Michelle Obama and Barack Obama have been married since October 1992 and are parents to two daughters.
Marriages are complicated and sometimes, they get so complicated that people decide that it's not worth it anymore. There are numerous challenges that a married couple faces during the course of their relationship but not all couples manage to move past them. Those who have been in longterm marriages are likely to have more insight into what makes it work. Michelle Obama, who will be celebrating her 28th wedding anniversary with Barack Obama in October 2020, opened up about the hiccups in her relationship and how she powered through them.
The former first lady opened up during an episode of The Michelle Obama Podcast while speaking with Conan O’Brien, who has been married since 2002. She focussed on the importance of not giving up when challenges arise. "There were times that I wanted to push Barack out of the window. And I say that because it’s like, you’ve got to know the feelings will be intense. But that doesn’t mean you quit," she said. "And these periods can last a long time. They can last years," she was quoted as saying by People magazine.
Michelle had previously revealed in her memoir Becoming about her difficulty conceiving. The Obamas, who have been married since October 1992, were able to have their daughters, Sasha and Malia, through in-vitro fertilization (IVF), according to People magazine. As new parents, the couple had to balance their law careers and Barack's burgeoning political career.
Speaking about their early years, she said in her Netflix documentary, "He was very different, and he was different from me, and he challenged me in different ways. I knew he was a tsunami coming after me, and if I didn't get my act together, I would be swept up. I didn't want to just be an appendage to his dreams. So that forced me to work and think, and make decisions like leaving law."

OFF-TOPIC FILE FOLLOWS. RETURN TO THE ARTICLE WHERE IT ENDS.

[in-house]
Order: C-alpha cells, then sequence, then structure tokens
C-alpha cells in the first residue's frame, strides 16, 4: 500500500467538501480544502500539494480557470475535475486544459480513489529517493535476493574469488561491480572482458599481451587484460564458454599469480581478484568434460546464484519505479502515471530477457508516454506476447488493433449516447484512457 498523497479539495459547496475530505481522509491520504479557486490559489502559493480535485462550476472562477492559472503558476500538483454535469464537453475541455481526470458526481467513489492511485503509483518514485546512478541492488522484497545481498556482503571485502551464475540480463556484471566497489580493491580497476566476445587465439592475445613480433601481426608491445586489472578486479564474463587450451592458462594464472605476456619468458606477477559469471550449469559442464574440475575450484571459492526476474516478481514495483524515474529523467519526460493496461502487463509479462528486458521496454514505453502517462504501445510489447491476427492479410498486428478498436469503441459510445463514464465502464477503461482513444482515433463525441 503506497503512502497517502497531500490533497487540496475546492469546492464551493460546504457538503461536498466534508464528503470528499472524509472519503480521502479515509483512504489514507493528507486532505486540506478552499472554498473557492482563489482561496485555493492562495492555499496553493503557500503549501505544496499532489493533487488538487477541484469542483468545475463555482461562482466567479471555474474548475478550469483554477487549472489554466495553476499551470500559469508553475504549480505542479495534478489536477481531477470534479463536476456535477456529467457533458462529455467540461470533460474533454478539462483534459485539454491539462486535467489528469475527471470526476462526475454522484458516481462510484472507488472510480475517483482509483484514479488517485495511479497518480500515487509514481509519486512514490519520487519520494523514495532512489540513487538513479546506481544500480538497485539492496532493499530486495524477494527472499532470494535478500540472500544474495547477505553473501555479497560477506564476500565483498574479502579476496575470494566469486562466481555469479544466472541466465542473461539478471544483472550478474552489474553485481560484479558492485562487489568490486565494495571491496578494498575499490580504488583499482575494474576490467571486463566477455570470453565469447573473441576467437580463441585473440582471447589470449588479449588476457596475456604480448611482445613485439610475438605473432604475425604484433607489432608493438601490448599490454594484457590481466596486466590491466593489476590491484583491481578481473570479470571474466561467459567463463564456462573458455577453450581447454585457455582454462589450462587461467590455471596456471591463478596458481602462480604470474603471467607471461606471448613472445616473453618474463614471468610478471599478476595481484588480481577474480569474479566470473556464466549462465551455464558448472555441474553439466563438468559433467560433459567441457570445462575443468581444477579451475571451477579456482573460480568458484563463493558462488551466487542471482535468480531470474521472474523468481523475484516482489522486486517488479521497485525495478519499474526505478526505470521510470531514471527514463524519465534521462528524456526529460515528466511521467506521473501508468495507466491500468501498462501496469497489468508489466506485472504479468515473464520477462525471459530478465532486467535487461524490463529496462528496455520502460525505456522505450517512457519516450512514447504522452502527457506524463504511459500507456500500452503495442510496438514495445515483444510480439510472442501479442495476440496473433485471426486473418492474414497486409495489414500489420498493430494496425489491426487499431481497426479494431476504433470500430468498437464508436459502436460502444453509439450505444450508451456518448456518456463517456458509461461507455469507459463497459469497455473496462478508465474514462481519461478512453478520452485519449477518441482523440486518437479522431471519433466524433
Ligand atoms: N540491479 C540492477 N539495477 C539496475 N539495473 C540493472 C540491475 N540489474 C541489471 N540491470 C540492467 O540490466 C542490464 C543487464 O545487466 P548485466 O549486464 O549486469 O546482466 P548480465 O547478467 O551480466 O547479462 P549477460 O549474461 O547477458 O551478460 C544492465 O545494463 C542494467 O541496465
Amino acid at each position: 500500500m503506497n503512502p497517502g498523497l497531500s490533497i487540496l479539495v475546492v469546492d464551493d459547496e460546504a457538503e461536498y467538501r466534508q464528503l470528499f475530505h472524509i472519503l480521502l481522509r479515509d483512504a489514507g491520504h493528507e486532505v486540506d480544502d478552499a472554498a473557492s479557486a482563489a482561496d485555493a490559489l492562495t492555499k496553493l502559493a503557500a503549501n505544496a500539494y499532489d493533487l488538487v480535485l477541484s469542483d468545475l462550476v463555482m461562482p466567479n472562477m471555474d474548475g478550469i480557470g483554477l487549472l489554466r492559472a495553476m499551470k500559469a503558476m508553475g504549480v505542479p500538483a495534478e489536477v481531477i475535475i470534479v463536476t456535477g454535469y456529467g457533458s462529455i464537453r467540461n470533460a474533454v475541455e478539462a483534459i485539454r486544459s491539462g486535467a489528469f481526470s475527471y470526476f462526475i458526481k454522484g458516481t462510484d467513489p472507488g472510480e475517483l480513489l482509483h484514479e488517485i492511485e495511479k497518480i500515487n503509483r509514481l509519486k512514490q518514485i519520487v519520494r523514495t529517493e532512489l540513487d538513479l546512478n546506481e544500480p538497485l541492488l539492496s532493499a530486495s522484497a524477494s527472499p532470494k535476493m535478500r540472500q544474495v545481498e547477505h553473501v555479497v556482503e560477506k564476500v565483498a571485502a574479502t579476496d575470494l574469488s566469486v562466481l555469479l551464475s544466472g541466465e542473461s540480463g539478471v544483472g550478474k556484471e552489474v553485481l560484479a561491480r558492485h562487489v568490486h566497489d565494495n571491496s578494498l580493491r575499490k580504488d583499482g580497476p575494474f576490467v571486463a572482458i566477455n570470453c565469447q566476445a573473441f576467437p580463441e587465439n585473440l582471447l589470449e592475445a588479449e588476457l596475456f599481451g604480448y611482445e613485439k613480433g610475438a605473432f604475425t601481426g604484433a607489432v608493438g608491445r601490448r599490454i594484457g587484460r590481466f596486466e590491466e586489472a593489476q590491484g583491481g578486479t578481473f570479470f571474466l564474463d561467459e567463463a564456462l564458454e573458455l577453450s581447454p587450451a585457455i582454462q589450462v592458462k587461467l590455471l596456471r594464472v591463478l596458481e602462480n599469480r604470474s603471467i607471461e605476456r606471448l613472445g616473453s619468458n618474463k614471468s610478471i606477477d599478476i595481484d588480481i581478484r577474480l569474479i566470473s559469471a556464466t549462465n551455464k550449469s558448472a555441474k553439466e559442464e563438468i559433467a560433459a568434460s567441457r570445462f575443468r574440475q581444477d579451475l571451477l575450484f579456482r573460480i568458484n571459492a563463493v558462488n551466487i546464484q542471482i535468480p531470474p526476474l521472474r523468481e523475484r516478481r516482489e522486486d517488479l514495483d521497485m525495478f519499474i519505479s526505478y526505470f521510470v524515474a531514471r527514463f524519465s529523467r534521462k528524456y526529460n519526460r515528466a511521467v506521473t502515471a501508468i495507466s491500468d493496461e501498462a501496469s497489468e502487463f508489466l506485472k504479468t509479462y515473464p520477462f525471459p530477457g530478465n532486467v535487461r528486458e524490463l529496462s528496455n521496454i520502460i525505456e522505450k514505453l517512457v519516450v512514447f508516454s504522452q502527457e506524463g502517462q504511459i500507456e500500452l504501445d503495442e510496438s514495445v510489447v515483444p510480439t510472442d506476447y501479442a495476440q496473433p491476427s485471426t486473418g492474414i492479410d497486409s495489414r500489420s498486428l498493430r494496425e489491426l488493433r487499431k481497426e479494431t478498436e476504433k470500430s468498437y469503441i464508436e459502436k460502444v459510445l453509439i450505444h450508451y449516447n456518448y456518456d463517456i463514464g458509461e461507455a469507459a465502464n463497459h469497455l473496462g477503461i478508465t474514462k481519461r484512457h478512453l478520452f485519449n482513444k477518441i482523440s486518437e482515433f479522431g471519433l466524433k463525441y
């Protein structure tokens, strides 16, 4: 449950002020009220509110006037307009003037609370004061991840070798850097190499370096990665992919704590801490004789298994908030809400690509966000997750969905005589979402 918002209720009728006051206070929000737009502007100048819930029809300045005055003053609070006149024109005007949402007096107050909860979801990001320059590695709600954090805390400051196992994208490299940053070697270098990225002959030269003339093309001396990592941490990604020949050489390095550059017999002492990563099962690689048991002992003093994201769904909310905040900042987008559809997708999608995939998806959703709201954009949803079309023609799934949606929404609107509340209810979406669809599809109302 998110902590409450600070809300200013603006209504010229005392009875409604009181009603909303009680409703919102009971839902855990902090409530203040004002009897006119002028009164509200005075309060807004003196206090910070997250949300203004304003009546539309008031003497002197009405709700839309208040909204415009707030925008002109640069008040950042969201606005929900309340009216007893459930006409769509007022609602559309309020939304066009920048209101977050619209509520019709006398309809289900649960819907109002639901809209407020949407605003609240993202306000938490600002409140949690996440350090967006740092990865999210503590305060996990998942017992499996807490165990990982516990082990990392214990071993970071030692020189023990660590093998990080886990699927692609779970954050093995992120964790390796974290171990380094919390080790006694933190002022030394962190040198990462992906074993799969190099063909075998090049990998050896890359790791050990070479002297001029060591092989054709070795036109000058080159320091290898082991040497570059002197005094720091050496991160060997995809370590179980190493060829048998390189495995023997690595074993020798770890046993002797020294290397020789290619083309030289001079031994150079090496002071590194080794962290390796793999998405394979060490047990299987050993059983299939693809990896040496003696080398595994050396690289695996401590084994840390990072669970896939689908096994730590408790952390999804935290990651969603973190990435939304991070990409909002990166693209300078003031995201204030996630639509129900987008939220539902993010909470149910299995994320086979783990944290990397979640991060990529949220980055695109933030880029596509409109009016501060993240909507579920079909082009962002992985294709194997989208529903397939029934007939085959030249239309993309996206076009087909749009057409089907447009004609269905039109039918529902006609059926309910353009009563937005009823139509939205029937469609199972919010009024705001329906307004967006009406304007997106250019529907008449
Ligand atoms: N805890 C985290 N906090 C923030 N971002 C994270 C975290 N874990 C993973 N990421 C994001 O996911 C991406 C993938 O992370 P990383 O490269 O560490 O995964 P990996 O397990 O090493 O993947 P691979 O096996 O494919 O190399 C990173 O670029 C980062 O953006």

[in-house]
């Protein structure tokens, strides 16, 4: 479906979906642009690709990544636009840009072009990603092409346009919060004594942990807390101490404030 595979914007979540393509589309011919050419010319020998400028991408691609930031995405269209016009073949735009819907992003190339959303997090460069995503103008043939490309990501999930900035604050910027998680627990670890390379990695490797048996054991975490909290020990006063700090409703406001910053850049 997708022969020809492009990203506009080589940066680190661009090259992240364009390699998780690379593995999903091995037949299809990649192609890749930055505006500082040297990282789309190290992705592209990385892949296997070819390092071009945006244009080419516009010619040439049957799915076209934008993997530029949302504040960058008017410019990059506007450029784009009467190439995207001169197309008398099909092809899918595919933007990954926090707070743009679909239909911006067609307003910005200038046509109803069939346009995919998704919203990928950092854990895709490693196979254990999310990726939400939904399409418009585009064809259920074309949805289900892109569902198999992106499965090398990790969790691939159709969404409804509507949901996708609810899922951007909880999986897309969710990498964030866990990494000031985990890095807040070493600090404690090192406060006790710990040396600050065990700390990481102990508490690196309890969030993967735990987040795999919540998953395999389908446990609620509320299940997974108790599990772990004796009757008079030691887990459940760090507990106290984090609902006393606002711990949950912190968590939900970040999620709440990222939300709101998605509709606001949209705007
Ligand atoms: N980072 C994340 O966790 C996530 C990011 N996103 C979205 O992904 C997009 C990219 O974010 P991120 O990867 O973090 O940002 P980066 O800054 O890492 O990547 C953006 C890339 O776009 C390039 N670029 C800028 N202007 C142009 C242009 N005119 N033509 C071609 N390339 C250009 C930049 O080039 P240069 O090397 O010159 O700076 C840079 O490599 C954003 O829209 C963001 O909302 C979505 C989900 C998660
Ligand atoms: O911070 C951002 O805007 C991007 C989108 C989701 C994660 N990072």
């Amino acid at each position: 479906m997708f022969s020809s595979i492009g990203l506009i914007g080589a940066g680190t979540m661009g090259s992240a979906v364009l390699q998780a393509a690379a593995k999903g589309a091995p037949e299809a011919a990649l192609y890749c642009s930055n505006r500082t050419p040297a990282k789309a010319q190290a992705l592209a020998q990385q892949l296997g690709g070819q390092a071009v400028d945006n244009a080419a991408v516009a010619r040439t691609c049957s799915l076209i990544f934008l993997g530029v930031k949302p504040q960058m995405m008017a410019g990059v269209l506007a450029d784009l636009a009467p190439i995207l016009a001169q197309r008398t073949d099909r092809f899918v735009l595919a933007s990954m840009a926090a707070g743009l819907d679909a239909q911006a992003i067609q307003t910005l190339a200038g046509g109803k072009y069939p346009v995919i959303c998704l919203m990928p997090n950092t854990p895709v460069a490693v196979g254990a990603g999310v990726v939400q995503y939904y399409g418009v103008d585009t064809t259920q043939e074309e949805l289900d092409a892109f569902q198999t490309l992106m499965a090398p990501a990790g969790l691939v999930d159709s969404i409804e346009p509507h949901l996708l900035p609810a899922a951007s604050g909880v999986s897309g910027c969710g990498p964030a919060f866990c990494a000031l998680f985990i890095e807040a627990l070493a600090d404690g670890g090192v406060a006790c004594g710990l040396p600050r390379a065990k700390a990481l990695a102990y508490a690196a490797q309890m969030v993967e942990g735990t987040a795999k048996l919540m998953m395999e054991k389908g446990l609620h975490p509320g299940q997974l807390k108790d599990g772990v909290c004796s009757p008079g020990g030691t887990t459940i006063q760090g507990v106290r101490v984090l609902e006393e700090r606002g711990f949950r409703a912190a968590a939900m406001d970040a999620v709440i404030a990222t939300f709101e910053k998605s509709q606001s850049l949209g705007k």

On her podcast, she threw more light on what time has taught her about young couples. "Young couples, they face these challenges and they’re ready to give up because they think they’re broken. And I just want to say, look, if that breaks a marriage, then Barack and I have been broken off and on, throughout our marriage, but we have a very strong marriage. And if I had given up on it, if I had walked away from it, in those tough times, then I would’ve missed all the beauty that was there as well," the mother of two said, according to People.
The former lawyer is also very exacting with her advice about finding the right partner. She likens choosing a partner to "picking your basketball team." "We’d have better marriages if you’re looking at a team, the people you want to win with, then number one, you want everybody on your team to be strong, right? You don’t want any weak links, you don’t want somebody that you can dominate. Also, if you’re on a team, you’ve got to be able to do everything —especially in basketball, it’s like, you would never pick somebody that says, 'I only dribble. I don’t shoot, I don’t defend, I just dribble,'" she explained.
Her advice for young people choosing a partner and embarking on a new chapter in their lives shows that she is an independent woman who knew what she wanted. She suggests that people see their partners "in an array of situations."
"There’s no magic way to make that happen except getting the basics of finding somebody, being honest about wanting to be with them, to date them seriously, to plan on making a commitment, to date them, seeing where it goes, and then making it happen," she said. “You can’t Tinder your way into a long-term relationship," she added, taking a dig at the younger generation.
The one half of the power couple has revealed previously that she always wanted to be honest when sharing their story with the world. She said that she wants people to know about the realities of a longterm relationship. "Because we're role models, it's important for us to be honest and say, if you're in a marriage and there are times you want to leave, that’s normal — because I felt that way," she said.